KANSAS CITY, Mo. — Grab your towels, water bottles, exercise mat and sweatbands and save the date for 8 a.m. on Saturday, Aug. 10, at Theis Park, which is located at West 47th Street and Oak Street in Kansas City, Missouri.
That's when and where 41Action News will host its first, free community exercise party we're calling "Move For Good KC."
There will be a DJ and exercise instructors leading classes on Zumba, floor exercises and yoga.
It's a festive way to connect the community, have some fun exercising, and raise awareness and money for a good cause.
All ages are welcome, and families are encouraged to attend.
Future free exercise parties will benefit different local charities.
I'm honored that for the first year of "Move For Good KC" my 41 Action News colleagues decided to benefit a charity in my honor.
I announced in February that, after seven years as a breast-cancer survivor, I am now battling metastatic breast cancer.
To show their support, my coworkers voted that all proceeds from this year's "Move For Good KC" will benefit Back in the Swing, a Kansas City-based organization helping breast cancer survivors nationwide.
Here's how "Move For Good KC" works:
- Everyone is invited to this free outdoor exercise party. Participants are required to sign a waiver;
- Check-in starts at 7:30 a.m. with the exercise party set to begin at 8 a.m. and end at 9:15 a.m.;
- Tony Temple with Temple Made Fitness is our presenting partner;
- During the exercise party, we will explain the cause we are benefitting and ask participants if they would like to make a tax-deductible donation of any amount;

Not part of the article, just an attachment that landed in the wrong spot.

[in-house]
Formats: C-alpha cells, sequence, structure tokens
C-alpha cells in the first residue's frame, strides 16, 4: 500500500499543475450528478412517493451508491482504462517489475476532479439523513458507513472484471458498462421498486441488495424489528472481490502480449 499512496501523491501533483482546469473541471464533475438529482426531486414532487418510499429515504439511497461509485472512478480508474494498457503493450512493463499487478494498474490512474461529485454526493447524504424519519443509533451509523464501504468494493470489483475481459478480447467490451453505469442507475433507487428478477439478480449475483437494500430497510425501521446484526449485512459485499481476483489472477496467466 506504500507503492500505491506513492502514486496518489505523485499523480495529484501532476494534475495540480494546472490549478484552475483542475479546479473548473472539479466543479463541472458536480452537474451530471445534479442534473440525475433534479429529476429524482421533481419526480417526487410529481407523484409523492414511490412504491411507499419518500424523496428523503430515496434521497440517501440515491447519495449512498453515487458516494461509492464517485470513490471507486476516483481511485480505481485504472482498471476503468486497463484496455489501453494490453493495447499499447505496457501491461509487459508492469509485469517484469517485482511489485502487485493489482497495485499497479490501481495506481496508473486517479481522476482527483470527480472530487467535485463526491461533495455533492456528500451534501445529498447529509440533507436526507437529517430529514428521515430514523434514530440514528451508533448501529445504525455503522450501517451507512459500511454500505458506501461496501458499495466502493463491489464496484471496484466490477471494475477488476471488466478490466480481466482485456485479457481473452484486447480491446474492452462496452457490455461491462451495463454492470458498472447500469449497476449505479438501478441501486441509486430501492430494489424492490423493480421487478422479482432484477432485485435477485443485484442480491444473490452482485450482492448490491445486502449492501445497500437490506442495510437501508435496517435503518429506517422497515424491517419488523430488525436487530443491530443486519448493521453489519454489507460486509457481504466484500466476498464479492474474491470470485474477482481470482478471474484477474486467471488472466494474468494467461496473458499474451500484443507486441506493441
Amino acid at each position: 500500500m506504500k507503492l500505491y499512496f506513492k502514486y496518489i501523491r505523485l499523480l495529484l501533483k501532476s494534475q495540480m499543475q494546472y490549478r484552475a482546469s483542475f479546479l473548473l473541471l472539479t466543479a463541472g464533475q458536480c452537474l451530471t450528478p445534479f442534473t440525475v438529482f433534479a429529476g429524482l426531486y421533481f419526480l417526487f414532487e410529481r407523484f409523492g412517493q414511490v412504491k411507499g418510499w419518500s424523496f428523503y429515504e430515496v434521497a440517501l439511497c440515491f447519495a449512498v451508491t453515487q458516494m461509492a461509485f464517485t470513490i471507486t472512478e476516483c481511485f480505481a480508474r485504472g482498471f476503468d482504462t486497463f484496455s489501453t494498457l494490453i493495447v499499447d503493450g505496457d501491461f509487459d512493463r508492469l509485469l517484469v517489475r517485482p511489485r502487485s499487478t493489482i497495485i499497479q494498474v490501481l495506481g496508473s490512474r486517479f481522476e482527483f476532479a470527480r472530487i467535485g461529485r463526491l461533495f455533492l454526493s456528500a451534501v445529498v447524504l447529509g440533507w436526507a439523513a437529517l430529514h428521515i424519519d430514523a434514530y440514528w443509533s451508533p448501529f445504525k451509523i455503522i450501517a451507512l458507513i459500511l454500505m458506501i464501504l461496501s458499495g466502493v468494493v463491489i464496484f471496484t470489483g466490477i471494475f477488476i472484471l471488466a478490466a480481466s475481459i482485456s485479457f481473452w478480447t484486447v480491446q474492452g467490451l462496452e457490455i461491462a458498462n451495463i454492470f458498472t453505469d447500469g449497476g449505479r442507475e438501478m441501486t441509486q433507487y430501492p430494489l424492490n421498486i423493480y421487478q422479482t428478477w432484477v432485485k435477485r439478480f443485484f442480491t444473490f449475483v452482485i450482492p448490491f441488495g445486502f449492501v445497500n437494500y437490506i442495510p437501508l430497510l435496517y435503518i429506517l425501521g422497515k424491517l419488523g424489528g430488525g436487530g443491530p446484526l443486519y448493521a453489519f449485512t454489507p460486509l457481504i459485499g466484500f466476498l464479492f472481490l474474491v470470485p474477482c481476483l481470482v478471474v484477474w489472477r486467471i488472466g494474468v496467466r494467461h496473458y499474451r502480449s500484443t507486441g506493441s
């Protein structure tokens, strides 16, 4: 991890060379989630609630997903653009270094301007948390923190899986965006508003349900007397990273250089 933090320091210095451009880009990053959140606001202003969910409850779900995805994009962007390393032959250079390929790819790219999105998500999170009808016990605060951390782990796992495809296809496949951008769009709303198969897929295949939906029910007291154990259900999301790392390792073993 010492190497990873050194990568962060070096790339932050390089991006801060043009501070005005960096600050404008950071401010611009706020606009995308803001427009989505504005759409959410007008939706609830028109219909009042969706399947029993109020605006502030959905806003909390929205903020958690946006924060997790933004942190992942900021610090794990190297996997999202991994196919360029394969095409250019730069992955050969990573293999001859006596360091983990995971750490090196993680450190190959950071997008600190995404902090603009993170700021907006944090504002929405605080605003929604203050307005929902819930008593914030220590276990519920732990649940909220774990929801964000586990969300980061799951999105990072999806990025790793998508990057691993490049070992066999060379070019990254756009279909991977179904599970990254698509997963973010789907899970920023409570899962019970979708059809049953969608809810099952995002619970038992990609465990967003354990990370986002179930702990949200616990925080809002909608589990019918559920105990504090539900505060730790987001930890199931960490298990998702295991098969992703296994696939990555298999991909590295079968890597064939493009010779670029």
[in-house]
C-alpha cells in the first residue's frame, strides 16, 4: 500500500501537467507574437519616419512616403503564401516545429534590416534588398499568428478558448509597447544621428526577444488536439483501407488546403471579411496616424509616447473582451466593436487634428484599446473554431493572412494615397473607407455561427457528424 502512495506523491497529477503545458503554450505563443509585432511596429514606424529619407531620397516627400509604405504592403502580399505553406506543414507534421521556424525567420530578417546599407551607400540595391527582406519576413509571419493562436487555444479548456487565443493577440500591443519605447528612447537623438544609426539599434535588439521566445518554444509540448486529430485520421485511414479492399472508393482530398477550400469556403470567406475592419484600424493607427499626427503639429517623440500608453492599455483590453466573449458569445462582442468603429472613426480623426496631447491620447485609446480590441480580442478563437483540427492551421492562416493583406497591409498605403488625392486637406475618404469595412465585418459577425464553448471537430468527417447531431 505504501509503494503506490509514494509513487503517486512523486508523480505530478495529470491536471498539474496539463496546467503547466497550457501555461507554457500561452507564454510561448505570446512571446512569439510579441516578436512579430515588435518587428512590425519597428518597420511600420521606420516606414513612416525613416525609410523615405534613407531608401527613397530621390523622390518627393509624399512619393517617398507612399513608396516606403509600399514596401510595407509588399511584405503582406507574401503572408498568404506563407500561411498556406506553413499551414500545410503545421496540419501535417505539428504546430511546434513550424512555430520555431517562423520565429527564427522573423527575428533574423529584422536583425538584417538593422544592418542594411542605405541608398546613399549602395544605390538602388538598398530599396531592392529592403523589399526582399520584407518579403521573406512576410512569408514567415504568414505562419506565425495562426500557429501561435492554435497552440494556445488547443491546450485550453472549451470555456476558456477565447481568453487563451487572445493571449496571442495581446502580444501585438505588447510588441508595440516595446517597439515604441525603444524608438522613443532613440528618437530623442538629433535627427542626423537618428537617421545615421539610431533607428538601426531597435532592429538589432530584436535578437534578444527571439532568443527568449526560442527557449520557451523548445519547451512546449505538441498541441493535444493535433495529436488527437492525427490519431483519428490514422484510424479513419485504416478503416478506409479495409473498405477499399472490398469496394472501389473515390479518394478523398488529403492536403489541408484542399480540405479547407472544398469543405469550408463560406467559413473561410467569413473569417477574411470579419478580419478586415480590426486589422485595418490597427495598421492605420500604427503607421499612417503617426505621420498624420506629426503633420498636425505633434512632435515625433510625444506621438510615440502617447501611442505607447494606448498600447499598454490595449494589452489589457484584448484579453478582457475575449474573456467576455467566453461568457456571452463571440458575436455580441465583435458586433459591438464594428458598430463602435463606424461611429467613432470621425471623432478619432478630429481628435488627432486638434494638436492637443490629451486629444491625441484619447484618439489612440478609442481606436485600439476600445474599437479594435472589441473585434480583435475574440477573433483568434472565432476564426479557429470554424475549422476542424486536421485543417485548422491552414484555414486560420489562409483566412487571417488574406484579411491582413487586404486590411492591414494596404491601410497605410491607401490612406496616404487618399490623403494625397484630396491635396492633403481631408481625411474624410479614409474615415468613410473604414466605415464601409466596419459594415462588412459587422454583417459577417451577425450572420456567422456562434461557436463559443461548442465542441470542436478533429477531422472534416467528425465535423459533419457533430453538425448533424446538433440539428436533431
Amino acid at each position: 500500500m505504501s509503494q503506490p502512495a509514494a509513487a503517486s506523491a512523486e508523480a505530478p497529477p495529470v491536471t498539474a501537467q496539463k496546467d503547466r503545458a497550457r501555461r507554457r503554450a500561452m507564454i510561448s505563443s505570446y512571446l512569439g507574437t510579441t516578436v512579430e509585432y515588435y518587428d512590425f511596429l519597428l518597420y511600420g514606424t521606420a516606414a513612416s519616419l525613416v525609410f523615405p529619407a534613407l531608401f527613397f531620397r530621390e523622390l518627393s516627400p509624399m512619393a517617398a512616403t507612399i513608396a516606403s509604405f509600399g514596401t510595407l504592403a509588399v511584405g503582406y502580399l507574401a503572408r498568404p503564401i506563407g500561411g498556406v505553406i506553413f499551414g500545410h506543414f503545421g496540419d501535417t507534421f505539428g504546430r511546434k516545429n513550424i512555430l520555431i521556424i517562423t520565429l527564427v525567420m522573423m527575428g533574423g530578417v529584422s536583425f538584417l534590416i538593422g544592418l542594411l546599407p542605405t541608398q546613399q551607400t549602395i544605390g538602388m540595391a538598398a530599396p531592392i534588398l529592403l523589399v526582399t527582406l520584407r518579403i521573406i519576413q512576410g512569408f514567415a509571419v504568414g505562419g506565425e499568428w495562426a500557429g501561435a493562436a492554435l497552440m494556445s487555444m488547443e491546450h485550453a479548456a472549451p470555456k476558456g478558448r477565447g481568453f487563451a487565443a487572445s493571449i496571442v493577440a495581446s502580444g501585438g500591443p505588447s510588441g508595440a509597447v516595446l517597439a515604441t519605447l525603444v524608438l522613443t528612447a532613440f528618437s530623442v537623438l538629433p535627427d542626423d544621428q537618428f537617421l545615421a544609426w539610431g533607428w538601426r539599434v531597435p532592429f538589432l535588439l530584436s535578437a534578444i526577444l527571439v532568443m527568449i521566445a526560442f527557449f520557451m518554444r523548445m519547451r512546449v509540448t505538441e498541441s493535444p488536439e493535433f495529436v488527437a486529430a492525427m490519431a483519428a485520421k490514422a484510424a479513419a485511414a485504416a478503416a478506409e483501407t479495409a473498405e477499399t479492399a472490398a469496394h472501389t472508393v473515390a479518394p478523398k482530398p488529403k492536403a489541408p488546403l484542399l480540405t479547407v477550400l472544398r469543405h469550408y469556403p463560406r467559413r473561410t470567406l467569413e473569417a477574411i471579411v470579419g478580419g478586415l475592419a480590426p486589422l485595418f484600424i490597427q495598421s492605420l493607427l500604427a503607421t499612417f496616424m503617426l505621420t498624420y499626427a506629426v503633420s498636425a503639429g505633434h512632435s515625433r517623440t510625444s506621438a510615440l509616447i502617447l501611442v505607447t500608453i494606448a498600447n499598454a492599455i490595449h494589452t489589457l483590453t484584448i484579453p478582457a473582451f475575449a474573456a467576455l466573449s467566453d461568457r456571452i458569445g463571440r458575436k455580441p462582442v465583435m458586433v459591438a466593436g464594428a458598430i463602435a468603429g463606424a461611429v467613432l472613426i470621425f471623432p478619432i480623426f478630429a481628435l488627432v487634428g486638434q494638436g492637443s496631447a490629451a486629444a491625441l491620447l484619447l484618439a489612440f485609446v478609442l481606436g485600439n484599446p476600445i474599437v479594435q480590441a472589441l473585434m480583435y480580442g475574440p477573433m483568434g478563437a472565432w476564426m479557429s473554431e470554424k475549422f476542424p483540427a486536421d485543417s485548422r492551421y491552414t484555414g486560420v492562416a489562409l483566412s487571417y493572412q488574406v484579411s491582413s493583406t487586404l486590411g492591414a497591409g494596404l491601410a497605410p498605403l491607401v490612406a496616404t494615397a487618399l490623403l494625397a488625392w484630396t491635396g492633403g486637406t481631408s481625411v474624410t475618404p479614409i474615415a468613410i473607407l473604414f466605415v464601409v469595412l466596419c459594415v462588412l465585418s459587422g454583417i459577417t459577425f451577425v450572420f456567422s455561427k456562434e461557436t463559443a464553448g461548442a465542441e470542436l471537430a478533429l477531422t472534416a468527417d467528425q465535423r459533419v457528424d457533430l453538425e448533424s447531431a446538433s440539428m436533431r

- Donations to Back in the Swing can be made online.
I couldn't be more pleased that Tony Temple, founder and CEO of Temple Made Fitness, is our presenting sponsor. He is the perfect person to lead our event because of his haunting family history with breast cancer.
He is well-known as a former University of Missouri running back from 2004 to 2008. He was MVP at the Cotton Bowl in 2008. Since his college football exploits, Tony his his own health and fitness company and is in high-demand with his no-excuse approach to promoting movement.
What I did not know until we talked recently is that Tony has felt the sting of breast cancer in his family more than once. He is committed to raising awareness and encouraging conversation about the disease that his mother and three aunts have all battled and overcome. In 2007, Stage 4 lung cancer also claimed the life of his grandmother, Dolly Randle, who never smoked.
"I had no idea that my grandmother had lung cancer," Temple told me. "She didn't tell anyone until it was too late and I don't want that to happen again to anyone. I think so many people just truly don't know how to handle it (breast cancer) and sometimes talking about it is the start."
"Last year, my mom (Diane Marie Temple) was the last of her three sisters to overcome breast cancer," Temple said.
Temple said he's determined to get breast cancer out of the shadows for those families struggling to talk about it, encourage them to get checked and get treatment and support. Temple said being the presenting sponsor of 41 Action News Move For Good KC will be his first time publicly talking about his personal experience with breast cancer.
"When my parents left at the age of nine, my support system became my mom and my aunts and sisters, the people my mom trusted. Now that I am an adult, this is my way of creating a platform for preventive care to move and have a positive environment," Temple said.